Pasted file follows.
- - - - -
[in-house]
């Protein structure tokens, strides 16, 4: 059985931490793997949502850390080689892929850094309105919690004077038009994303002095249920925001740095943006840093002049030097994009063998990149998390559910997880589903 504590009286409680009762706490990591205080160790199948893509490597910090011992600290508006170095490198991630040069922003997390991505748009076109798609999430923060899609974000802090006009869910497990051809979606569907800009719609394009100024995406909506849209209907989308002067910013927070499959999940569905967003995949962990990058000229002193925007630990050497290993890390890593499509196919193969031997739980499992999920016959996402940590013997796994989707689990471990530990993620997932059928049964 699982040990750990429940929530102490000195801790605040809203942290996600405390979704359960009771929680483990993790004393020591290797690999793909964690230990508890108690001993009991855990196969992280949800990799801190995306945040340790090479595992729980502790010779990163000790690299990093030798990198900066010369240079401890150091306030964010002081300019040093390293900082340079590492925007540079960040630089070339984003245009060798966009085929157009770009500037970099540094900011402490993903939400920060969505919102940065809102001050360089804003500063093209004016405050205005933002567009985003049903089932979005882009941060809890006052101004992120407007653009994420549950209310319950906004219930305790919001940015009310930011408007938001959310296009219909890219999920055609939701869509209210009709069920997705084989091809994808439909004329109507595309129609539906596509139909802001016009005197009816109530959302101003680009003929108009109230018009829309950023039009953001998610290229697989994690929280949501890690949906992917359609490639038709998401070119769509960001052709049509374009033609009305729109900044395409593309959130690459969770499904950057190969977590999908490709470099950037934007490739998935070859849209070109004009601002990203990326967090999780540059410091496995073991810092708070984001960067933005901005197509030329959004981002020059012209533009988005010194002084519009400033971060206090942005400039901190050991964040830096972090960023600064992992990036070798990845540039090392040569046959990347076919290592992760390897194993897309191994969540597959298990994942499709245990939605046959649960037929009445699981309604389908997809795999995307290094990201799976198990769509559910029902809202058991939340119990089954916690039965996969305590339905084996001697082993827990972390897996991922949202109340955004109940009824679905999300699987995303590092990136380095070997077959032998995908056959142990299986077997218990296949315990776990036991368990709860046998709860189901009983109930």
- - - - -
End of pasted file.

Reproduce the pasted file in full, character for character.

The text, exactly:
[in-house]
């Protein structure tokens, strides 16, 4: 059985931490793997949502850390080689892929850094309105919690004077038009994303002095249920925001740095943006840093002049030097994009063998990149998390559910997880589903 504590009286409680009762706490990591205080160790199948893509490597910090011992600290508006170095490198991630040069922003997390991505748009076109798609999430923060899609974000802090006009869910497990051809979606569907800009719609394009100024995406909506849209209907989308002067910013927070499959999940569905967003995949962990990058000229002193925007630990050497290993890390890593499509196919193969031997739980499992999920016959996402940590013997796994989707689990471990530990993620997932059928049964 699982040990750990429940929530102490000195801790605040809203942290996600405390979704359960009771929680483990993790004393020591290797690999793909964690230990508890108690001993009991855990196969992280949800990799801190995306945040340790090479595992729980502790010779990163000790690299990093030798990198900066010369240079401890150091306030964010002081300019040093390293900082340079590492925007540079960040630089070339984003245009060798966009085929157009770009500037970099540094900011402490993903939400920060969505919102940065809102001050360089804003500063093209004016405050205005933002567009985003049903089932979005882009941060809890006052101004992120407007653009994420549950209310319950906004219930305790919001940015009310930011408007938001959310296009219909890219999920055609939701869509209210009709069920997705084989091809994808439909004329109507595309129609539906596509139909802001016009005197009816109530959302101003680009003929108009109230018009829309950023039009953001998610290229697989994690929280949501890690949906992917359609490639038709998401070119769509960001052709049509374009033609009305729109900044395409593309959130690459969770499904950057190969977590999908490709470099950037934007490739998935070859849209070109004009601002990203990326967090999780540059410091496995073991810092708070984001960067933005901005197509030329959004981002020059012209533009988005010194002084519009400033971060206090942005400039901190050991964040830096972090960023600064992992990036070798990845540039090392040569046959990347076919290592992760390897194993897309191994969540597959298990994942499709245990939605046959649960037929009445699981309604389908997809795999995307290094990201799976198990769509559910029902809202058991939340119990089954916690039965996969305590339905084996001697082993827990972390897996991922949202109340955004109940009824679905999300699987995303590092990136380095070997077959032998995908056959142990299986077997218990296949315990776990036991368990709860046998709860189901009983109930």